Thursday, May 24, 2007

Software and Online Games Day

Today the kids were on a math kick. My five-year old wanted to try Funbrain's Math Arcade, so we did it together. My seven-year old also did some. He's choking right now on extra tens -- for instance if he knows 7+2, then 17+2 should be easy. Not so much. I think we'll look at a hundred's chart to see if that helps. P is also really enjoying Timez Attack. It helps that I don't care whether or not he learns multiplication in first grade!

We've also enjoyed Study Dog for early reading skills.

Monday, May 21, 2007

Ambleside Update

As we're nearing the end of the traditional school year I thought I'd do an update on how we're doing with first grade. I posted some of my modifications to make the curriculum less religious here. We've continued to use Ambleside Year 1 loosely, and enjoy it. We dropped Aesop's Fables a while ago, but I've tried to substitute tales with morals, although finding as many would have been difficult (and unnecessary, in my opinion)! We liked Pinduli by Janell Cannon, the two Owen and Mzee stories, and also The Quiltmaker's Gift.

We misplaced Tree in the Trail in the middle of reading it, and then the Advisory moved it to next year, so we dropped it and are not currently doing Seabird for the third term. We read Paddle to the Sea in the first term and ended up liking it, although it was tough going for a little while. I try to pull out a map occasionally if something geographical comes up.

We have followed the American (biographies of revolutionaries) and World History (European, mostly British Dark Ages), and History Tales closely. We have added some history, since this is a subject P particularly enjoys. We read some Story of the World (Vols 1 and 2), Diane Stanley's story of Joan of Arc (she is a good children's-level biographer to look for, and is writing currently). I really liked Phillip Steele's Castles book, and usually I don't like factoid books. The Nova documentary called Sieges, which was about building trebuchets, was enjoyed.

We have also enjoyed the Natural History readings (Herriot and Burgess), and the Just So Stories. I've substituted for many of the fairy tales, but I think we've done about the same amount as recommended, maybe more. Shakespeare has not been overly successful, but I'll continue to do some exposure to it. I think I'll try the Bruce Coville adaptations.

I've not yet been overly successful with Nature Study, but I've made an effort to include other science -- simple machines (edhead website, Bill Nye video), human reproduction (It's So Amazing), flight (Wright Brothers video, Air and Space Museum and Center), engineering ( Javier Builds a Bridge), stories of whales (Grayson, and Symphony of Whales, both excellent although very different levels, Mystic Aquarium), Boston Science Museum, a mini unit on the Galapagos, and some other stuff here and there.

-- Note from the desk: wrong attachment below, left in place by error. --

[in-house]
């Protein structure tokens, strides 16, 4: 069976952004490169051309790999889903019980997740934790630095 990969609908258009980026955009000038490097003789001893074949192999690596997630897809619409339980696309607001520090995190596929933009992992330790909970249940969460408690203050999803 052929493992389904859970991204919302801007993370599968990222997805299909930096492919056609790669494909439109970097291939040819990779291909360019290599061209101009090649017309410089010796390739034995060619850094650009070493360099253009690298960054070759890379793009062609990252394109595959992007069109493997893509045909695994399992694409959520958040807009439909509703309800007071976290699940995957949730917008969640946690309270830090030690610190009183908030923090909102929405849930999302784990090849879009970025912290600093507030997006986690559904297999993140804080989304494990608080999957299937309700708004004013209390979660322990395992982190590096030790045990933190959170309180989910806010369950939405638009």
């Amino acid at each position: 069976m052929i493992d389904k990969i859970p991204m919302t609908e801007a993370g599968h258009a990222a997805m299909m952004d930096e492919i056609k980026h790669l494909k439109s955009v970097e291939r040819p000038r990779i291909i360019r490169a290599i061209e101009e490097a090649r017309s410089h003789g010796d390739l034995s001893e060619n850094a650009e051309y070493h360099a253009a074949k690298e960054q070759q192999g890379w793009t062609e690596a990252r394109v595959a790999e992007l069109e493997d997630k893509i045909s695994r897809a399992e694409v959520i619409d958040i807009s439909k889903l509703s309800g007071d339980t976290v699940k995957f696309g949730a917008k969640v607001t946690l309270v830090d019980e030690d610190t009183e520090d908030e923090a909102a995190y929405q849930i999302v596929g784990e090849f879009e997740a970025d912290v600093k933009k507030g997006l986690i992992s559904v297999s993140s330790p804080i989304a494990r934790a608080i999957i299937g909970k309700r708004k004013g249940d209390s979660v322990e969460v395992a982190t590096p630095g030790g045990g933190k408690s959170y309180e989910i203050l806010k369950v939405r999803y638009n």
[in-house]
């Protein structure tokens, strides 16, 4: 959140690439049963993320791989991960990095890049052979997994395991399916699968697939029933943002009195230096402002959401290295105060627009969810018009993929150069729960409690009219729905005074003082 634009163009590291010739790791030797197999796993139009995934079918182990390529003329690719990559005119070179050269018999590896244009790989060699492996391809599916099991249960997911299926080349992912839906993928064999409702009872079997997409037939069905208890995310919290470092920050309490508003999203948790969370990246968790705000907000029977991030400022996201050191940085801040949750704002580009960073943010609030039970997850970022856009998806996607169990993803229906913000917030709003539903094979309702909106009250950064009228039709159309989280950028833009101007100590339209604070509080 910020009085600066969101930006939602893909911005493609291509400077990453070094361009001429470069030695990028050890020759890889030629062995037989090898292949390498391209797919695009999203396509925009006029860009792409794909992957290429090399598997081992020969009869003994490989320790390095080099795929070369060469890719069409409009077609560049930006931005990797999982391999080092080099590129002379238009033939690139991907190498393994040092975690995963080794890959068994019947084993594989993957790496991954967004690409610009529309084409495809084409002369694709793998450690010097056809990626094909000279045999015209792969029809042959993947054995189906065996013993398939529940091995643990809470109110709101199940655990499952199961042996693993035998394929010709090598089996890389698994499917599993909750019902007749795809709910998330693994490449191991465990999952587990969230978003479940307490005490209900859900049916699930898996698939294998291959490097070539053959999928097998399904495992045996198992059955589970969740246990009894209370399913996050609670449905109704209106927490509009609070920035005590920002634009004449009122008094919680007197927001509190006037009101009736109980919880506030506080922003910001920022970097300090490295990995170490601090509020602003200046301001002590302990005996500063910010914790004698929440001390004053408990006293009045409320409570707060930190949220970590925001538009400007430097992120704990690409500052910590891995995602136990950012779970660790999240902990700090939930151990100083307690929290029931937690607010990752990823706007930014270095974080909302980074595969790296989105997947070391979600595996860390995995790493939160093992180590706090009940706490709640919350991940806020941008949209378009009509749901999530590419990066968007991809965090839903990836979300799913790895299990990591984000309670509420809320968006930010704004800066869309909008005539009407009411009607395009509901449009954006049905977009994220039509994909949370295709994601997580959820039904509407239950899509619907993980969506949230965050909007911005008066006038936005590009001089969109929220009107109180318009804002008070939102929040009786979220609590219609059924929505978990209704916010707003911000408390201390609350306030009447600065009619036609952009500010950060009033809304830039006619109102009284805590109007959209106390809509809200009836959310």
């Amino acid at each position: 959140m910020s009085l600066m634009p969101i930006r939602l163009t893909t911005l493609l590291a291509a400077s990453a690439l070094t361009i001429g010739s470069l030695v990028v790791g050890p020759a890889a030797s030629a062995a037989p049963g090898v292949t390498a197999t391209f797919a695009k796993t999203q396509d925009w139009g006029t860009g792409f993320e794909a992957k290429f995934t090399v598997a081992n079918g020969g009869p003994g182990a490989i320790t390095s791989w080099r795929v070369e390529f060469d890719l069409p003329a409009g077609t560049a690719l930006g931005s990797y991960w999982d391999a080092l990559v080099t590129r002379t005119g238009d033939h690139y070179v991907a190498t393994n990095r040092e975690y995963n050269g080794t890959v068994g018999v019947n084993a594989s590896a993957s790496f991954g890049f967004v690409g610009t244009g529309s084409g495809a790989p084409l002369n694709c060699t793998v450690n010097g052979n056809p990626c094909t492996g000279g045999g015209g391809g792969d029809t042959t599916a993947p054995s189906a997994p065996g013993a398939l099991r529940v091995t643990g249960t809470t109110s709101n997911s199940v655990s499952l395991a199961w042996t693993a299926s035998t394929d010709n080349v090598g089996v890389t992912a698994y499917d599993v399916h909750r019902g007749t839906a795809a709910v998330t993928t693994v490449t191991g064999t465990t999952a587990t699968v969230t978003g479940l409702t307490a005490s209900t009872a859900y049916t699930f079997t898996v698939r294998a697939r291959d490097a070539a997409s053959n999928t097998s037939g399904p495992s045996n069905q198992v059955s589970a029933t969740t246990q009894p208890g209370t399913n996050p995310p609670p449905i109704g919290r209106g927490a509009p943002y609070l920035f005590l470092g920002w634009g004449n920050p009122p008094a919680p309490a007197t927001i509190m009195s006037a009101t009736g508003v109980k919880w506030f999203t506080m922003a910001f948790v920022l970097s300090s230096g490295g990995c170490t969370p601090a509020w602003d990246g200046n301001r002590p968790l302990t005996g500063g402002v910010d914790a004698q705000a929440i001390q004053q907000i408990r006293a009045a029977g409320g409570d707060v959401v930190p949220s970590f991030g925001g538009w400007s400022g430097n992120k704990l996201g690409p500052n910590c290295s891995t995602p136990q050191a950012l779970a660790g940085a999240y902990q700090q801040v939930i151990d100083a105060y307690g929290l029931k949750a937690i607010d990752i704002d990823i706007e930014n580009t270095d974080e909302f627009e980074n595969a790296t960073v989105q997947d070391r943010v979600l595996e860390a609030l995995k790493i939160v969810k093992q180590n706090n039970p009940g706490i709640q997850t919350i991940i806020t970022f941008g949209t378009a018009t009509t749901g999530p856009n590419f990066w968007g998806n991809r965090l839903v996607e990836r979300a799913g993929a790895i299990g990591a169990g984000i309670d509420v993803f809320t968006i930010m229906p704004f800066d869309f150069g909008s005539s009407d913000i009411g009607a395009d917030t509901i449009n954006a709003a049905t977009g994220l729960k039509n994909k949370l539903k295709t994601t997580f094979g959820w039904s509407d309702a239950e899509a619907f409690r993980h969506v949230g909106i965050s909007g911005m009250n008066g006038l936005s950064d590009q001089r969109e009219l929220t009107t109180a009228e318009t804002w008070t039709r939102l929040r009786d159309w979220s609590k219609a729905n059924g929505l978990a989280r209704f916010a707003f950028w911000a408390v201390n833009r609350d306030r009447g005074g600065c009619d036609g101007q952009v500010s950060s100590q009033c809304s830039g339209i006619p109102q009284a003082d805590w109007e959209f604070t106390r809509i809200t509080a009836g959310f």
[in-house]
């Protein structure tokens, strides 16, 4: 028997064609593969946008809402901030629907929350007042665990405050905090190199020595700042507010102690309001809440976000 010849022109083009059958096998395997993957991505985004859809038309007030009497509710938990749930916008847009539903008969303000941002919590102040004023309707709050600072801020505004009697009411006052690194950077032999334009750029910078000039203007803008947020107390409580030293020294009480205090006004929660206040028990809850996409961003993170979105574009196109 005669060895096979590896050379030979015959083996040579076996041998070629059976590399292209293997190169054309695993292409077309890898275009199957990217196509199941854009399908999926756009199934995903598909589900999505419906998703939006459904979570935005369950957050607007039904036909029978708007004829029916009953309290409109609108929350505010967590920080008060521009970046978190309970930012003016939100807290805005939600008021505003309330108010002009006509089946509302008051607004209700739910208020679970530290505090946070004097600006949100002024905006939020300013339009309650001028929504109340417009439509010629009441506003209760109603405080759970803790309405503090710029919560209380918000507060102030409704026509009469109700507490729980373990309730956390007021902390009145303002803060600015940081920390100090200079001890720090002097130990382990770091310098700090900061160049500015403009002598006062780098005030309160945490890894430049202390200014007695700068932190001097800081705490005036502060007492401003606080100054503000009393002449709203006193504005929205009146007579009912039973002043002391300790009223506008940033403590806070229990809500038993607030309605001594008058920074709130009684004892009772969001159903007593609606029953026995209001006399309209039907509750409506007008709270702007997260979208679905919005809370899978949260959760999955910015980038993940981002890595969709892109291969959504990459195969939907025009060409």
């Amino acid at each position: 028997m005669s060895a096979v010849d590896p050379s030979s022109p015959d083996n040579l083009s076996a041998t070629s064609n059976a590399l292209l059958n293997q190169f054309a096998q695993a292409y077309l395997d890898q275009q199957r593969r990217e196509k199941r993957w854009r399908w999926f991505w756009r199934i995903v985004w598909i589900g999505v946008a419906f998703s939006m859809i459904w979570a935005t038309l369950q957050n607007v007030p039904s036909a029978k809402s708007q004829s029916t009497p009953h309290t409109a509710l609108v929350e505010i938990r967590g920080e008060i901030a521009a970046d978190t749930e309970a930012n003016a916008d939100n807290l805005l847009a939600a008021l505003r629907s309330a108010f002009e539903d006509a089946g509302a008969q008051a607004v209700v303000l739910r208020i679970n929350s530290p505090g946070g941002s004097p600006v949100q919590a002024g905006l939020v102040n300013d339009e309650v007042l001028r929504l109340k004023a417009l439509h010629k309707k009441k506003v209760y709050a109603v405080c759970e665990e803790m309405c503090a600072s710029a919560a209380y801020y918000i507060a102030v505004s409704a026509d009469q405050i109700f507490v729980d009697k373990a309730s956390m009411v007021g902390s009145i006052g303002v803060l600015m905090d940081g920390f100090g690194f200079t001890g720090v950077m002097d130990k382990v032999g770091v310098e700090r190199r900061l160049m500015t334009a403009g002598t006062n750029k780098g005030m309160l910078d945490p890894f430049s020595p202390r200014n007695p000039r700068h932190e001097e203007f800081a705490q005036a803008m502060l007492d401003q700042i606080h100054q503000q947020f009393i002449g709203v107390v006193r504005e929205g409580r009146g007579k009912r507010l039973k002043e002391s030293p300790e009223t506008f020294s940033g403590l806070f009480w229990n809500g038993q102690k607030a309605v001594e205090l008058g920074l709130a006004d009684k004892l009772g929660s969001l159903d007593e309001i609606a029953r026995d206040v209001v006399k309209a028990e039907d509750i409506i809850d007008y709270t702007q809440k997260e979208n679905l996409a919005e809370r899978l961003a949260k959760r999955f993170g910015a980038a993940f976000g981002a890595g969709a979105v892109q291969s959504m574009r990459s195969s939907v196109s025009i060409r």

I read poetry during occasional teatimes from a number of sources: A. A. Milne, the Barefoot Book of Poetry, Robert Frost, and others. I consider this exposure only! We also looked at some art by Turner and Winslow Homer, listened to Music by Copeland, Schumann, and Mozart, and listened also to Mr. Bach Comes to Call. I wouldn't say any of these things sunk very deeply into any of the boys, but perhaps time will prove me wrong! Most of their exposure to classical music comes from the TV show Little Einstein's -- the radio will be on and they'll tell me "this song is called Little Einstein's!"

We are still in the middle of the third term. Since we started in August, I guess that makes us year round homeschoolers! I like the Living Math approach to math, but we also use Singapore. Cyberchase is an important part of our math curriculum! Recently P's been playing a lot of Timez Attack, which is free multiplication tables software. For reading we've been buddy reading Level 3 I Can Read titles. Recently we buddy read the first chapter or so of a Harry Potter book. He was eager to try it, but it's a bit beyond him, really. I think it's hard for the ideas to stick when he's working so hard to read it. I'm hoping he'll go for buddy reading The Sword in the Tree, especially since he seems to like Arthurian stories. I'm very happy with his reading level. We're working with Handwriting Without Tears for handwriting. I'd like him to master lowercase, but he's not quite there. I'm trying to insist of some practice (a few minutes three times a week) but not stress about it. I'm sure he'll do better as his hand-eye coordination improves with age.

Well, we've actually done even more than that, and I consider myself a pretty relaxed homeschooler! I guess I didn't realize that it would look like so much. I don't follow a strict schedule. I use the 12 week term printouts, and check off work as we do it. Non-reading list work (math, handwriting) can get pretty irregular depending on what other learning I see going on. For instance, if there's tons of drawing going on, and pushback on handwriting, I don't push it. Likewise if he's enjoying math related computer games, then I don't push the math book.

I'd like to add Spanish (which I don't speak), but I haven't seen any material that I think would be a good enough fit. I'm also not sure that I can fit it in on a regular basis -- might work if they like it enough! I'm very happy with the Charlotte Mason approach and the Ambleside suggested books. For next year I'm considering using some of the other Charlotte Mason book lists for additional inspiration, but I imagine continuing in the same vein.

I also have a kindergartner next year. I unschooled P for kindergarten -- not sure what approach I'll take with M.